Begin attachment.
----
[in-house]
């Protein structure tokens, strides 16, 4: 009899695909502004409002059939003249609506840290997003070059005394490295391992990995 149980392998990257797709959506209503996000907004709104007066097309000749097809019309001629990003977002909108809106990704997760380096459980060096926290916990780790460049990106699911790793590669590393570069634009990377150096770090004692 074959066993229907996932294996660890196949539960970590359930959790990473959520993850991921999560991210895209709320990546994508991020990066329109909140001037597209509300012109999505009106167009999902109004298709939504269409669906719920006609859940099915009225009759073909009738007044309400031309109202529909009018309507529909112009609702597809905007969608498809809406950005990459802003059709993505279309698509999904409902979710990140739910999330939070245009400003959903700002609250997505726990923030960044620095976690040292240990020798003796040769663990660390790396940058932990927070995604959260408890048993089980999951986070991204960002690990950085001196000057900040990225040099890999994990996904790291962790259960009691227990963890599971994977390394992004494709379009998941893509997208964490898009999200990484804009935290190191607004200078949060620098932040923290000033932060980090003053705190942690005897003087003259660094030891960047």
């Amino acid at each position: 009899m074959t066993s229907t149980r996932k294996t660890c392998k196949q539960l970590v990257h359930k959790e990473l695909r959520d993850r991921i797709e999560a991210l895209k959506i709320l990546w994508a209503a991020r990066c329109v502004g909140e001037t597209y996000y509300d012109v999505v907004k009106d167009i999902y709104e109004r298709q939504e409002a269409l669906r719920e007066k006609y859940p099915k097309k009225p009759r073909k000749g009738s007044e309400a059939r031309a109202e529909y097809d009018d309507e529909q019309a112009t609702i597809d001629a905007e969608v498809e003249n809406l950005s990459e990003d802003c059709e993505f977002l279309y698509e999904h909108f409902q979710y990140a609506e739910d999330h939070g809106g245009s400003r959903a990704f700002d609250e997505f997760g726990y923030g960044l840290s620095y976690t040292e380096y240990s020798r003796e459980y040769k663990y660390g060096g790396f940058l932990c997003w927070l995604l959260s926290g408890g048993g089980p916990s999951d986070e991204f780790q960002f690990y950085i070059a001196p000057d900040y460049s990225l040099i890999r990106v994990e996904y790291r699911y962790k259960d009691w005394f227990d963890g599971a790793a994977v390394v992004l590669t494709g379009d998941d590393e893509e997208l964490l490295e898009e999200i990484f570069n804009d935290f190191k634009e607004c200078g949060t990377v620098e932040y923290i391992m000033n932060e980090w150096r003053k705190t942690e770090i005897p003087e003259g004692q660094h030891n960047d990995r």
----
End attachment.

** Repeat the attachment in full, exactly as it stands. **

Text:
[in-house]
């Protein structure tokens, strides 16, 4: 009899695909502004409002059939003249609506840290997003070059005394490295391992990995 149980392998990257797709959506209503996000907004709104007066097309000749097809019309001629990003977002909108809106990704997760380096459980060096926290916990780790460049990106699911790793590669590393570069634009990377150096770090004692 074959066993229907996932294996660890196949539960970590359930959790990473959520993850991921999560991210895209709320990546994508991020990066329109909140001037597209509300012109999505009106167009999902109004298709939504269409669906719920006609859940099915009225009759073909009738007044309400031309109202529909009018309507529909112009609702597809905007969608498809809406950005990459802003059709993505279309698509999904409902979710990140739910999330939070245009400003959903700002609250997505726990923030960044620095976690040292240990020798003796040769663990660390790396940058932990927070995604959260408890048993089980999951986070991204960002690990950085001196000057900040990225040099890999994990996904790291962790259960009691227990963890599971994977390394992004494709379009998941893509997208964490898009999200990484804009935290190191607004200078949060620098932040923290000033932060980090003053705190942690005897003087003259660094030891960047």
């Amino acid at each position: 009899m074959t066993s229907t149980r996932k294996t660890c392998k196949q539960l970590v990257h359930k959790e990473l695909r959520d993850r991921i797709e999560a991210l895209k959506i709320l990546w994508a209503a991020r990066c329109v502004g909140e001037t597209y996000y509300d012109v999505v907004k009106d167009i999902y709104e109004r298709q939504e409002a269409l669906r719920e007066k006609y859940p099915k097309k009225p009759r073909k000749g009738s007044e309400a059939r031309a109202e529909y097809d009018d309507e529909q019309a112009t609702i597809d001629a905007e969608v498809e003249n809406l950005s990459e990003d802003c059709e993505f977002l279309y698509e999904h909108f409902q979710y990140a609506e739910d999330h939070g809106g245009s400003r959903a990704f700002d609250e997505f997760g726990y923030g960044l840290s620095y976690t040292e380096y240990s020798r003796e459980y040769k663990y660390g060096g790396f940058l932990c997003w927070l995604l959260s926290g408890g048993g089980p916990s999951d986070e991204f780790q960002f690990y950085i070059a001196p000057d900040y460049s990225l040099i890999r990106v994990e996904y790291r699911y962790k259960d009691w005394f227990d963890g599971a790793a994977v390394v992004l590669t494709g379009d998941d590393e893509e997208l964490l490295e898009e999200i990484f570069n804009d935290f190191k634009e607004c200078g949060t990377v620098e932040y923290i391992m000033n932060e980090w150096r003053k705190t942690e770090i005897p003087e003259g004692q660094h030891n960047d990995r």